Wednesday, July 15, 2009

Hurwitz zeta function, Dirichlet L-series, Appell F1

I've added three more functions to mpmath since the last blog update: the Hurwitz zeta function, Dirichlet L-series and the Appell hypergeometric function.

Hurwitz zeta function

The Hurwitz zeta function is available with the syntax hurwitz(s, a=1, derivative=0). It's a separate function from zeta for various reasons (one being to make the plain zeta function as simple as possible). With the optional third argument, it not only computes values, but arbitrarily high derivatives with respect to s (more on which later).

It's quite fast at high precision; e.g. the following evaluation takes just 0.25 seconds (0.6 seconds from cold cache) on my laptop:

>>> mp.dps = 1000
>>> hurwitz(3, (1,3)) # (1,3) specifies the exact parameter 1/3

With s = π instead, it takes 3.5 seconds. For comparison, Mathematica 6 took 0.5 and 8.3 seconds respectively (on an unloaded remote system which is faster than my laptop, but I'm not going to guess by how much).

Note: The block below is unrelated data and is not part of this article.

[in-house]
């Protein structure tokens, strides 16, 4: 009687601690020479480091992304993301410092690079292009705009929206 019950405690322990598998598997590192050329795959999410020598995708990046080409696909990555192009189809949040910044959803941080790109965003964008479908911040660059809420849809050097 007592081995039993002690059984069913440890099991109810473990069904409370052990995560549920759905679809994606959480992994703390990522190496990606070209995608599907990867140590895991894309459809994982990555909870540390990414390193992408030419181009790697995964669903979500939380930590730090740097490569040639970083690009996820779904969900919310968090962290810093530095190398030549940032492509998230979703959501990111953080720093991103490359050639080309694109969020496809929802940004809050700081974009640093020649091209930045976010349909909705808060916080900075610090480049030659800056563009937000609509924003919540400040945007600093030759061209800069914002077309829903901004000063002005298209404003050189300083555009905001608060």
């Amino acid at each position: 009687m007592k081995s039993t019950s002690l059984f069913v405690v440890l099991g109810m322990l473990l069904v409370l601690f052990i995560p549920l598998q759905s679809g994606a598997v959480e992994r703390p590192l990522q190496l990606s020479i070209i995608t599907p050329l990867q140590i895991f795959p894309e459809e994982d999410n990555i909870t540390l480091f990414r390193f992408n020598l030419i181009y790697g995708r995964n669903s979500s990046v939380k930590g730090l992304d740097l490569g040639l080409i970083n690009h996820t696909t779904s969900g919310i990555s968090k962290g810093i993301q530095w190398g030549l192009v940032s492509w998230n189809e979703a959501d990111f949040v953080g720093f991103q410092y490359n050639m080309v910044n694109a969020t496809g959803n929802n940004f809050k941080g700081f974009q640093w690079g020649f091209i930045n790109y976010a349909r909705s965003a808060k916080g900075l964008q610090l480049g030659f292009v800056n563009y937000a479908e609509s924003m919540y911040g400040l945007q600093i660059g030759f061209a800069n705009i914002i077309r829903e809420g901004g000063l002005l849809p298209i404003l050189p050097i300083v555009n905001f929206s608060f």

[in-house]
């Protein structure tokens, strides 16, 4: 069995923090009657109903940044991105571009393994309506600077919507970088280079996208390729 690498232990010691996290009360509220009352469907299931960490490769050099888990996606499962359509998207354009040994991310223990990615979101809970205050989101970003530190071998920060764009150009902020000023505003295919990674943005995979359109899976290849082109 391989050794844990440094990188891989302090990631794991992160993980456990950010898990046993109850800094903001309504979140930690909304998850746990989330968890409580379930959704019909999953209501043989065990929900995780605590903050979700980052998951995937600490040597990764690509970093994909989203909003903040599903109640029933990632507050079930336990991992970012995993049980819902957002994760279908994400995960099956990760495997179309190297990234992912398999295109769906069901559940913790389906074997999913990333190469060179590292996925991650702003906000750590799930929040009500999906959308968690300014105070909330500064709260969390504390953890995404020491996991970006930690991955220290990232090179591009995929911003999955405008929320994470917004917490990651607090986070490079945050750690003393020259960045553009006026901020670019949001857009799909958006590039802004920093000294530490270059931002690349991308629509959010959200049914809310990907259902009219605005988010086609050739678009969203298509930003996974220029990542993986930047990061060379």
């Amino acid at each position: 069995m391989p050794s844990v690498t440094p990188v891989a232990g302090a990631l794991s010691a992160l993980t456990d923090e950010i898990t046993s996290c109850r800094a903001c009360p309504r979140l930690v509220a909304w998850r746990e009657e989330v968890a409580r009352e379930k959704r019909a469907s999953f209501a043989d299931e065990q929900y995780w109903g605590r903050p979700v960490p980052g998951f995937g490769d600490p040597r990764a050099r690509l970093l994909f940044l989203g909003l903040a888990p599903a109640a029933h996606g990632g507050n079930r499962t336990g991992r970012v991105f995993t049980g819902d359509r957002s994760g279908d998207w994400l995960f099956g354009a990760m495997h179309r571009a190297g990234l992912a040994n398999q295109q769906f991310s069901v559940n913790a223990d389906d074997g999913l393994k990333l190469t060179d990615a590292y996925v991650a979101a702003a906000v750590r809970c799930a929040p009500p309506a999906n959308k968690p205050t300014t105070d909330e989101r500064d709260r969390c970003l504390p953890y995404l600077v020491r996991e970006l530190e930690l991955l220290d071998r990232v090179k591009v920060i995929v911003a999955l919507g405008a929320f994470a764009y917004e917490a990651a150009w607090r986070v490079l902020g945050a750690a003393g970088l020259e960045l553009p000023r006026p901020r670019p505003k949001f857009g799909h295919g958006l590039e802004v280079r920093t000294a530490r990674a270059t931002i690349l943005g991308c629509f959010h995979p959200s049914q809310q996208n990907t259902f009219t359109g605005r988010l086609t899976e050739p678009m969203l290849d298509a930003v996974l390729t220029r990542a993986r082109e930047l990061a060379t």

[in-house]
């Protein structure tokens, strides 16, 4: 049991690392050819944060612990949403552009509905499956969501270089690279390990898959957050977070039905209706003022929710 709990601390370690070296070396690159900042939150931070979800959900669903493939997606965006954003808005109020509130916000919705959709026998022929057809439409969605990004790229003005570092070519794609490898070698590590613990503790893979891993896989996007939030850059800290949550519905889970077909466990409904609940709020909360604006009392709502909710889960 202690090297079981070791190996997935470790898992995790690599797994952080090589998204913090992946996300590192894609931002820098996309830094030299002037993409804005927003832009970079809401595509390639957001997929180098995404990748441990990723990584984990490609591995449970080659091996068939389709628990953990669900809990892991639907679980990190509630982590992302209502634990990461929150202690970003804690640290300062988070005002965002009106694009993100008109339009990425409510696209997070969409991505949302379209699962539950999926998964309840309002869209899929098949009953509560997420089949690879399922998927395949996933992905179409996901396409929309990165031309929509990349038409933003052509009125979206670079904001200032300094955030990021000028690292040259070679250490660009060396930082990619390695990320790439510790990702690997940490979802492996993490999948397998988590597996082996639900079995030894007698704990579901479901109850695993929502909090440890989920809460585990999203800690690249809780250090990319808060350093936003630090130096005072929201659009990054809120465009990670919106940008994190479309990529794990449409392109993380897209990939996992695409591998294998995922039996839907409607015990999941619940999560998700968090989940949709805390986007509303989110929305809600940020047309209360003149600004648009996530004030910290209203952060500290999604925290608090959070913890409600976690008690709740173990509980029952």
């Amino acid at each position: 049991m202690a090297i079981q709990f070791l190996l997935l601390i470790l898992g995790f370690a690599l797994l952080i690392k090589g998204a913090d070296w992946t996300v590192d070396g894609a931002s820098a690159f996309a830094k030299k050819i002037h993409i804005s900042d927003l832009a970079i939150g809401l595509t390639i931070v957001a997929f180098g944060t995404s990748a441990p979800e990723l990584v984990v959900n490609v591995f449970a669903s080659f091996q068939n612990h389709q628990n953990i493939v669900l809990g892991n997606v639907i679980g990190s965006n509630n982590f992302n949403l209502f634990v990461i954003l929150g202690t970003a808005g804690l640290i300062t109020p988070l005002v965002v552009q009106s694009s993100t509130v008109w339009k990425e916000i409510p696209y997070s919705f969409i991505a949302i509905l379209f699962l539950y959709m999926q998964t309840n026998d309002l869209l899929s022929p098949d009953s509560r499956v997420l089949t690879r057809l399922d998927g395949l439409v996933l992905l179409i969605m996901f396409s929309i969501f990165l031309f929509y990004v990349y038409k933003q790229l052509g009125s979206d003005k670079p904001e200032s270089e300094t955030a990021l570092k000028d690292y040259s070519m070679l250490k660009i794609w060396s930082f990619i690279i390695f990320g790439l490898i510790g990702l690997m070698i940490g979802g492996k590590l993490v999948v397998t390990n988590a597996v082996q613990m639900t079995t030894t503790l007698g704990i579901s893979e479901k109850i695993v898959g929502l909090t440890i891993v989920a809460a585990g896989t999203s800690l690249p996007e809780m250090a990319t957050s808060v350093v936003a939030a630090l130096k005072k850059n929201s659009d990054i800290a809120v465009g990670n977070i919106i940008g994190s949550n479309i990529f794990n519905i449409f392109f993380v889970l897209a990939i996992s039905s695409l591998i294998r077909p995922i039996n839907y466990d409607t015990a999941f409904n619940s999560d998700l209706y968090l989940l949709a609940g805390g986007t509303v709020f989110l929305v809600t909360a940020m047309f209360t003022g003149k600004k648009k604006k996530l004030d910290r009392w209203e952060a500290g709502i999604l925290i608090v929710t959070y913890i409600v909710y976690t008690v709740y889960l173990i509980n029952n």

The function is a bit slow at low precision, relatively speaking, but fast enough (in the 1-10 millisecond range) for plotting and such. Of course, it works for complex s, and in particular on the critical line 1/2+it. Below, I've plotted |ζ(1/2+it,1)|2, |ζ(1/2+it,1/2)|2, |ζ(1/2+it,1/3)|2; the first image shows 0 ≤ t < 30 and the second is with 1000 ≤ t < 1030.

To show some more complex values, here are plots of ζ(s, 1), ζ(s, 1/3) and ζ(s, 24/25) for 100 ≤ Im(s) ≤ 110. I picked the range [-2, 3] for the real part to show that the reflection formula for Re(s) < 0 works:

In fact, the Hurwitz zeta implementation works for complex values of both s and a. Here is a plot of hurwitz(3+4j, a) with respect to a: